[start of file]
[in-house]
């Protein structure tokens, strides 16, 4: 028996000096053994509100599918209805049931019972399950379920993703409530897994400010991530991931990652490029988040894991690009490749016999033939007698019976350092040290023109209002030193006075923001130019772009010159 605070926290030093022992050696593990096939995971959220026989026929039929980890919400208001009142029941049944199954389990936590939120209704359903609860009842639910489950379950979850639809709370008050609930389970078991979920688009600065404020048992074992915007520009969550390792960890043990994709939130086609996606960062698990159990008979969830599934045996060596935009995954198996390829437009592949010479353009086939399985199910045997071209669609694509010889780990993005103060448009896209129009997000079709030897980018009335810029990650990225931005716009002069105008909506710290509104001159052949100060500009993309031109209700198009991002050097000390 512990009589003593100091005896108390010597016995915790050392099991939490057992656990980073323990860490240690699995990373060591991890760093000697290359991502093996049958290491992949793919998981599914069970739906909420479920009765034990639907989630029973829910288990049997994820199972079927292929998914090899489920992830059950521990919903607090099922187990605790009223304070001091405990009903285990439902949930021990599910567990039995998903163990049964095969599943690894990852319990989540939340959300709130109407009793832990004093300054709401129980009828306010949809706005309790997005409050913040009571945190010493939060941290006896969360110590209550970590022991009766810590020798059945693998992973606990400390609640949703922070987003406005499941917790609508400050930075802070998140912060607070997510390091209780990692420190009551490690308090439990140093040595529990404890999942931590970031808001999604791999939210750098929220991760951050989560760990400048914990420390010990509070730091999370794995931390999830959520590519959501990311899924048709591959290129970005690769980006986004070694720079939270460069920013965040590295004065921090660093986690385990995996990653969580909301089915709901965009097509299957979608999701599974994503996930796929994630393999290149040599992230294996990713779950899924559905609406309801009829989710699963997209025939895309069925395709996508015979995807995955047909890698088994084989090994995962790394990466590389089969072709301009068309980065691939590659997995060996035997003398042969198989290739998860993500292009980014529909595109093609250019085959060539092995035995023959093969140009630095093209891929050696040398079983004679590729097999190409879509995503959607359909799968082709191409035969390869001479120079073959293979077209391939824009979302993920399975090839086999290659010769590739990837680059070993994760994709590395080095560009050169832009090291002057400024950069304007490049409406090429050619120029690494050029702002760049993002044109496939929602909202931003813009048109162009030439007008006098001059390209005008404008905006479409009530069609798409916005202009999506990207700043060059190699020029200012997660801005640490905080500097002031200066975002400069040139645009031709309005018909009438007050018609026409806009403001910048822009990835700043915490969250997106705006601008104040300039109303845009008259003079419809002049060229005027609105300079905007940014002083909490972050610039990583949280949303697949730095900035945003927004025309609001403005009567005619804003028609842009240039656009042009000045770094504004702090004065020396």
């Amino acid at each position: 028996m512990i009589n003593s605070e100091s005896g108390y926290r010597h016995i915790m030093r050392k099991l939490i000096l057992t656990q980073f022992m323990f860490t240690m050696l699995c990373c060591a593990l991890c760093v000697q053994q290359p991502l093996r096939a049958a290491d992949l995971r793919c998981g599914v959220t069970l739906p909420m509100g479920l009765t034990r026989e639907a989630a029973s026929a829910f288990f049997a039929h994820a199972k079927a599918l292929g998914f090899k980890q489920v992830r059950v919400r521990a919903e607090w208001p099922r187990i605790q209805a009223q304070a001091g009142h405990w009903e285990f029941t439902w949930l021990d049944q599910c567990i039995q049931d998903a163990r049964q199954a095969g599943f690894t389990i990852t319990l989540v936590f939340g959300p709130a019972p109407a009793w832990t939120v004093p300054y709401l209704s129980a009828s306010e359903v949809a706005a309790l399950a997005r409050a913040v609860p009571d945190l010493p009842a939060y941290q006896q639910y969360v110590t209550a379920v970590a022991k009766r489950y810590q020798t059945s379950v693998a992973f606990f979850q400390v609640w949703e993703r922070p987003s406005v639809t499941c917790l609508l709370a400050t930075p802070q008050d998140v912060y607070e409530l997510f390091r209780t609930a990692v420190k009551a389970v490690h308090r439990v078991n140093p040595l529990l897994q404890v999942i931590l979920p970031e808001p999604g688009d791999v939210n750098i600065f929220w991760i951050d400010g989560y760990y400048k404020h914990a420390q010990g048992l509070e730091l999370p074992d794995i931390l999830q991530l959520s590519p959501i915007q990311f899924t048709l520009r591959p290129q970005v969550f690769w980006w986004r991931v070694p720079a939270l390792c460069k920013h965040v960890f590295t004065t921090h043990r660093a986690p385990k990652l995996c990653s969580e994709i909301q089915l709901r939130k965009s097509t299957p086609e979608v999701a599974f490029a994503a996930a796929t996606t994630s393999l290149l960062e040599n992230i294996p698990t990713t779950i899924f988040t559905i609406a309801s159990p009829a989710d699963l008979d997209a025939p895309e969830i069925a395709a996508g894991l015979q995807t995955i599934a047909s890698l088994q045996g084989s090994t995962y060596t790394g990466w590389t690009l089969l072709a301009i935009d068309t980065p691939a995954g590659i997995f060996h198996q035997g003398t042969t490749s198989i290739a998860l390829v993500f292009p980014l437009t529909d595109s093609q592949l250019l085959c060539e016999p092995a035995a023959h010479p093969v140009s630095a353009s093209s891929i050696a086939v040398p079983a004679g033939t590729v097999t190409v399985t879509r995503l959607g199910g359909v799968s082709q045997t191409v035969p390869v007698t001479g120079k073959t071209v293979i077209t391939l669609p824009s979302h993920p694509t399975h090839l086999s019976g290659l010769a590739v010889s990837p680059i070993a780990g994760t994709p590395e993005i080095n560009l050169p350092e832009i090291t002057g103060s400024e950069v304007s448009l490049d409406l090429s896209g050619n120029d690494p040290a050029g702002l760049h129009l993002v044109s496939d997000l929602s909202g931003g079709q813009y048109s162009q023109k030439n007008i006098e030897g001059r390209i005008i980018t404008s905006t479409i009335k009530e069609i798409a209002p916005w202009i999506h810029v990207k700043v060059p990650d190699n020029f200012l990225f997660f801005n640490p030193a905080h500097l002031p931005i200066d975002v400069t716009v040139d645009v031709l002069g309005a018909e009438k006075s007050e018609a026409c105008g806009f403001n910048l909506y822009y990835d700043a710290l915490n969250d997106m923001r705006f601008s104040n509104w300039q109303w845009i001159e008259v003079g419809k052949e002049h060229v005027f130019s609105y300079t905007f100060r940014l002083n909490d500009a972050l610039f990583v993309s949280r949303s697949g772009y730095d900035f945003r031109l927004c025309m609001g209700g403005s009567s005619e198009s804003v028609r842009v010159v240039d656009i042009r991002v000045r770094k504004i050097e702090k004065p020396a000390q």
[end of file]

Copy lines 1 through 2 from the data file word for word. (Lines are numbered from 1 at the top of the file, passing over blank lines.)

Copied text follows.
[in-house]
């Protein structure tokens, strides 16, 4: 028996000096053994509100599918209805049931019972399950379920993703409530897994400010991530991931990652490029988040894991690009490749016999033939007698019976350092040290023109209002030193006075923001130019772009010159 605070926290030093022992050696593990096939995971959220026989026929039929980890919400208001009142029941049944199954389990936590939120209704359903609860009842639910489950379950979850639809709370008050609930389970078991979920688009600065404020048992074992915007520009969550390792960890043990994709939130086609996606960062698990159990008979969830599934045996060596935009995954198996390829437009592949010479353009086939399985199910045997071209669609694509010889780990993005103060448009896209129009997000079709030897980018009335810029990650990225931005716009002069105008909506710290509104001159052949100060500009993309031109209700198009991002050097000390 512990009589003593100091005896108390010597016995915790050392099991939490057992656990980073323990860490240690699995990373060591991890760093000697290359991502093996049958290491992949793919998981599914069970739906909420479920009765034990639907989630029973829910288990049997994820199972079927292929998914090899489920992830059950521990919903607090099922187990605790009223304070001091405990009903285990439902949930021990599910567990039995998903163990049964095969599943690894990852319990989540939340959300709130109407009793832990004093300054709401129980009828306010949809706005309790997005409050913040009571945190010493939060941290006896969360110590209550970590022991009766810590020798059945693998992973606990400390609640949703922070987003406005499941917790609508400050930075802070998140912060607070997510390091209780990692420190009551490690308090439990140093040595529990404890999942931590970031808001999604791999939210750098929220991760951050989560760990400048914990420390010990509070730091999370794995931390999830959520590519959501990311899924048709591959290129970005690769980006986004070694720079939270460069920013965040590295004065921090660093986690385990995996990653969580909301089915709901965009097509299957979608999701599974994503996930796929994630393999290149040599992230294996990713779950899924559905609406309801009829989710699963997209025939895309069925395709996508015979995807995955047909890698088994084989090994995962790394990466590389089969072709301009068309980065691939590659997995060996035997003398042969198989290739998860993500292009980014529909595109093609250019085959060539092995035995023959093969140009630095093209891929050696040398079983004679590729097999190409879509995503959607359909799968082709191409035969390869001479120079073959293979077209391939824009979302993920399975090839086999290659010769590739990837680059070993994760994709590395080095560009050169832009090291002057400024950069304007490049409406090429050619120029690494050029702002760049993002044109496939929602909202931003813009048109162009030439007008006098001059390209005008404008905006479409009530069609798409916005202009999506990207700043060059190699020029200012997660801005640490905080500097002031200066975002400069040139645009031709309005018909009438007050018609026409806009403001910048822009990835700043915490969250997106705006601008104040300039109303845009008259003079419809002049060229005027609105300079905007940014002083909490972050610039990583949280949303697949730095900035945003927004025309609001403005009567005619804003028609842009240039656009042009000045770094504004702090004065020396």